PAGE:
I loved my stay at Arlo Chicago – just steps from Millenium Park and the start of Route 66. Formerly the Hotel Julian, the hotel has recently undergone a reopening and reimagining that is worth a look — with views of The Bean right from your window to a bustling bar and restaurant, impeccable service, and stylish but understated decor – it’s the perfect place to be if you want to get in the action of Michigan Avenue.

WHERE TO EAT AND DRINK:

FOOD TOUR

Chicago Food Tour
Emily Hart

I opted for a food tour of classic Chicago restaurants on this visit, to go complete tourist. And I was not disappointed. The Chicago Favorites Walking Tour, with Bobby’s Bike Hike, was a great way to learn some Chicago history and enjoy classic Chicago dishes while meeting new people worldwide. We made stops at Lou Malnati’s for classic Chicago deep-dish, the SNL famous Billy Goat Tavern for a Chicago-style hotdog (always hold the ketchup), an Italian Beef, and a brownie for dessert.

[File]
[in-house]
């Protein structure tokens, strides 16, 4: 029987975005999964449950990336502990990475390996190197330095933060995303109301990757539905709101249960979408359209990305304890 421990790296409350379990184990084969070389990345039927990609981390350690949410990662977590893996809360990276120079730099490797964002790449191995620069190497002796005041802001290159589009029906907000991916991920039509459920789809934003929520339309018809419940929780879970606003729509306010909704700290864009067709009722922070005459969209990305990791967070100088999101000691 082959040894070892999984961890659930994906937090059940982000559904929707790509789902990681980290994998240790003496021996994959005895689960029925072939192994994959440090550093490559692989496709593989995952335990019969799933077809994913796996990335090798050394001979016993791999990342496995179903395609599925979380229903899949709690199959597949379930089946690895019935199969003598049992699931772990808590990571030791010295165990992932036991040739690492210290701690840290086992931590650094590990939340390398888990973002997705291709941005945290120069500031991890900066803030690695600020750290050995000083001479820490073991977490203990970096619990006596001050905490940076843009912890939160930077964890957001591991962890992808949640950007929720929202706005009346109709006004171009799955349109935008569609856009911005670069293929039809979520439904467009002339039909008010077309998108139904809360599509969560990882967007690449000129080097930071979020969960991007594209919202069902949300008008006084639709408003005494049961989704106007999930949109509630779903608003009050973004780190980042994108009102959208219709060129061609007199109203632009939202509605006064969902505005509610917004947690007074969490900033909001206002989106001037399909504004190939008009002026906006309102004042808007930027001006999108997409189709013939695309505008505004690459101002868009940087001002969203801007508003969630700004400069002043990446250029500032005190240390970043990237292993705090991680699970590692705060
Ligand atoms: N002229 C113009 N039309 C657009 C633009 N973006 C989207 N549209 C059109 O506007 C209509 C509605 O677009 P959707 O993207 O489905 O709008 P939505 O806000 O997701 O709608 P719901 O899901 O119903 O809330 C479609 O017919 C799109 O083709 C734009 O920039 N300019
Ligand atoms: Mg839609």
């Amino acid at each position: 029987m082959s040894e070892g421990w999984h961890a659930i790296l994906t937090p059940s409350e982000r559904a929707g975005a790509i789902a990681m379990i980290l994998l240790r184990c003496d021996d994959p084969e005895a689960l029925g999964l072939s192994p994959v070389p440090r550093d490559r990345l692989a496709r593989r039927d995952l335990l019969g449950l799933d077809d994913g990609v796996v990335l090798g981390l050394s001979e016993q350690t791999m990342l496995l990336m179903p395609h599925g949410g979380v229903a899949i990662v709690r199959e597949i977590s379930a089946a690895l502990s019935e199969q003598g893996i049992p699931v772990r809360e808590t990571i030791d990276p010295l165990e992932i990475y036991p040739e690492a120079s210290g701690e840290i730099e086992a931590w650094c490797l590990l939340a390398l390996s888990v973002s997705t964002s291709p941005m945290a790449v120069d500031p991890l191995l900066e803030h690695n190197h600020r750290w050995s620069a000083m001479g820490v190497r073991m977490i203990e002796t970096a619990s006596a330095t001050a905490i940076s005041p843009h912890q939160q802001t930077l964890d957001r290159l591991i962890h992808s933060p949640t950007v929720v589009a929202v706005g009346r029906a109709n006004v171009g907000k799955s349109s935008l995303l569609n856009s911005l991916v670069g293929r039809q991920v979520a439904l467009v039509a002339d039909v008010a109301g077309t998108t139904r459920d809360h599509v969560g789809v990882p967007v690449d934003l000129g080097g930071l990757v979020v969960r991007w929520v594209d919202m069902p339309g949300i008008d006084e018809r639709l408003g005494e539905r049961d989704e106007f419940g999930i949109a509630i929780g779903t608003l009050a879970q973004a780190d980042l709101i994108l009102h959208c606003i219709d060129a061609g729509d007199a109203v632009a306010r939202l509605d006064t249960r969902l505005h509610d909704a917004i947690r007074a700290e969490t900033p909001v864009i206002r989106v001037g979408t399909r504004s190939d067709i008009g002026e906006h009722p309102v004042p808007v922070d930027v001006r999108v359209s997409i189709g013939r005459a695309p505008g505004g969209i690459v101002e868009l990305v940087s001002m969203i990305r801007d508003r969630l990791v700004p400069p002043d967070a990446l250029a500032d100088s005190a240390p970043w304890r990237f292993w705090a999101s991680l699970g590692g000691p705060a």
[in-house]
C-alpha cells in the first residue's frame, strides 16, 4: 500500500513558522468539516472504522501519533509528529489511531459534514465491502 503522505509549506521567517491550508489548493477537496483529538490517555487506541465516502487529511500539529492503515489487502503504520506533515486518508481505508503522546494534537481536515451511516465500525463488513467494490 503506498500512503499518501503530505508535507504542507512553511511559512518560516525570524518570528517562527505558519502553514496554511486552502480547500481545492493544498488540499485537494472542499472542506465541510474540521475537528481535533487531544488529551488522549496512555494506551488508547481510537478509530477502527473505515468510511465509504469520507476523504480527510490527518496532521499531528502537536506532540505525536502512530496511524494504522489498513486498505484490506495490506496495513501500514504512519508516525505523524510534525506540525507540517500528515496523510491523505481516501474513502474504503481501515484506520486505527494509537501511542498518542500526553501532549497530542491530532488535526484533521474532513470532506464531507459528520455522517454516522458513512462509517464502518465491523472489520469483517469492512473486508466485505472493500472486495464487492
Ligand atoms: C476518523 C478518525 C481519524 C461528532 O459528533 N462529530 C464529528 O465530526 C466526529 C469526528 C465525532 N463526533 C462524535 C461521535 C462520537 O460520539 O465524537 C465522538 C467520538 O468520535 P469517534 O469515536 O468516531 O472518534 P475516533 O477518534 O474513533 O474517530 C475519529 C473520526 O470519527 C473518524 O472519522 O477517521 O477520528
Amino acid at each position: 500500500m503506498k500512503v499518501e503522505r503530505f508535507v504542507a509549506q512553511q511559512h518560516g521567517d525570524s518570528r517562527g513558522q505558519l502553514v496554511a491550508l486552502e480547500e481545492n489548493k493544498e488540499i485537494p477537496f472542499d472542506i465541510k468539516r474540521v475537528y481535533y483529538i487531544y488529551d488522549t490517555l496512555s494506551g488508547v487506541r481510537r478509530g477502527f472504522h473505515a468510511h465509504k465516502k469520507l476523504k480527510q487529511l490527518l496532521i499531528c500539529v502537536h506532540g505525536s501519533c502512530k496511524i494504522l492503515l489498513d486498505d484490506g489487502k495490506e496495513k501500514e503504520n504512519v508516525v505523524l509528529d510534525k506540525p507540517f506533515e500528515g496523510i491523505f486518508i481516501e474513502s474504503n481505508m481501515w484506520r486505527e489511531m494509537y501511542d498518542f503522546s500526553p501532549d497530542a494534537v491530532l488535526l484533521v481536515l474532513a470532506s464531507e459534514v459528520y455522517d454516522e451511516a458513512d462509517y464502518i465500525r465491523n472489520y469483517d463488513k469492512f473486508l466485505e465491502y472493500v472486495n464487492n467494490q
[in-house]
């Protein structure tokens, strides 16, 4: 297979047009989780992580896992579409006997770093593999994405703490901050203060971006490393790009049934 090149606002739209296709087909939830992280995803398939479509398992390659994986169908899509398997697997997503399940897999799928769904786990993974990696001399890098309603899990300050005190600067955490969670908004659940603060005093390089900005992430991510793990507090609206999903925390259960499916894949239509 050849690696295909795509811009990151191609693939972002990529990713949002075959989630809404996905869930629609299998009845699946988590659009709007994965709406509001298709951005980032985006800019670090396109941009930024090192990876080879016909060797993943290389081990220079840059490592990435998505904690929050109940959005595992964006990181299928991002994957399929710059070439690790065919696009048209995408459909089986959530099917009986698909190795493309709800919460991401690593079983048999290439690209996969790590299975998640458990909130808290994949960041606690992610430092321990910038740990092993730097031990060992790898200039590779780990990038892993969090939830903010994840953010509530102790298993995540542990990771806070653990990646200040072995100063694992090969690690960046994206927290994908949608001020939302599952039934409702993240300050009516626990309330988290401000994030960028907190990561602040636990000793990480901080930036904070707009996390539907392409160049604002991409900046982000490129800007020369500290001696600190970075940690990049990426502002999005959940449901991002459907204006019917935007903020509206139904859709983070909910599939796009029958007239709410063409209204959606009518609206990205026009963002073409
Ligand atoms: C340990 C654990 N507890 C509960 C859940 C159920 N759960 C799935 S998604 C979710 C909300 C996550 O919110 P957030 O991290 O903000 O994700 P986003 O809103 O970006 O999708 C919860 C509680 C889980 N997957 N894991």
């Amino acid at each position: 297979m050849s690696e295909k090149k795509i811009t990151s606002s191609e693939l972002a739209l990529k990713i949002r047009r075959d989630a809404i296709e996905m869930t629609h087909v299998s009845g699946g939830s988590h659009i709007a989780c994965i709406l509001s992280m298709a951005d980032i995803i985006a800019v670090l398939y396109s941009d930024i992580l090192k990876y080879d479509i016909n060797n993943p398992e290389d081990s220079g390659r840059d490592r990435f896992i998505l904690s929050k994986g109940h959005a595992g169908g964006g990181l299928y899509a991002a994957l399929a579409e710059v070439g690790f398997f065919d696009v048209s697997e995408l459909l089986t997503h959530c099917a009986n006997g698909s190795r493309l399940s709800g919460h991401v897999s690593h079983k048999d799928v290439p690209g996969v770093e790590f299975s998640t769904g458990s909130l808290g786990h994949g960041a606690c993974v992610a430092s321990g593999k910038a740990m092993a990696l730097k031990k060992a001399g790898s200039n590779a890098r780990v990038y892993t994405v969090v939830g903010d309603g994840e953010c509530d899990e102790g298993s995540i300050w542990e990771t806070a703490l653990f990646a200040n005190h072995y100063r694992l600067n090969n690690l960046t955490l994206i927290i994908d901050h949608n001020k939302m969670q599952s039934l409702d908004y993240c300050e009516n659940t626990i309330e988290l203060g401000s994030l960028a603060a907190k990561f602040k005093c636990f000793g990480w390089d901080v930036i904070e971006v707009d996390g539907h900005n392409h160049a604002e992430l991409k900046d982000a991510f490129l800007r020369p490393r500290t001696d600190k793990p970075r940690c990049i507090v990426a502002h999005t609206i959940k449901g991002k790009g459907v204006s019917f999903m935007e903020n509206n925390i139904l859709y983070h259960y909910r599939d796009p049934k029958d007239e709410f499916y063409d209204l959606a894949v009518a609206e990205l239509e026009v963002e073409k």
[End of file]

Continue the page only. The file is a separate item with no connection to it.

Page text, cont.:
Add a craft beer package at three stops, or buy drinks for a boozy and filling trip.

ABOUT LAST KNIFE

ABOUT LAST KNIFE
Emily Hart

I was lucky to visit About Last Knife, the restaurant at Arlo Chicago, on the first days of their new menu for dinner and breakfast. My seared tuna appetizer was incredible, followed by truffle pasta with short ribs cooked to perfection – I loved it so much that I opted for a short rib hash the following day for breakfast. The vibe is hip without being overdone, with a great mix of travelers and locals.

FESTIVALS

There always seems to be a street festival in The Windy City, and it’s the perfect excuse to try new dishes. I headed to the Tacos Y Tamales Festival in Pilsen for some tamales (obviously), a churro ice cream sandwich, and some brews.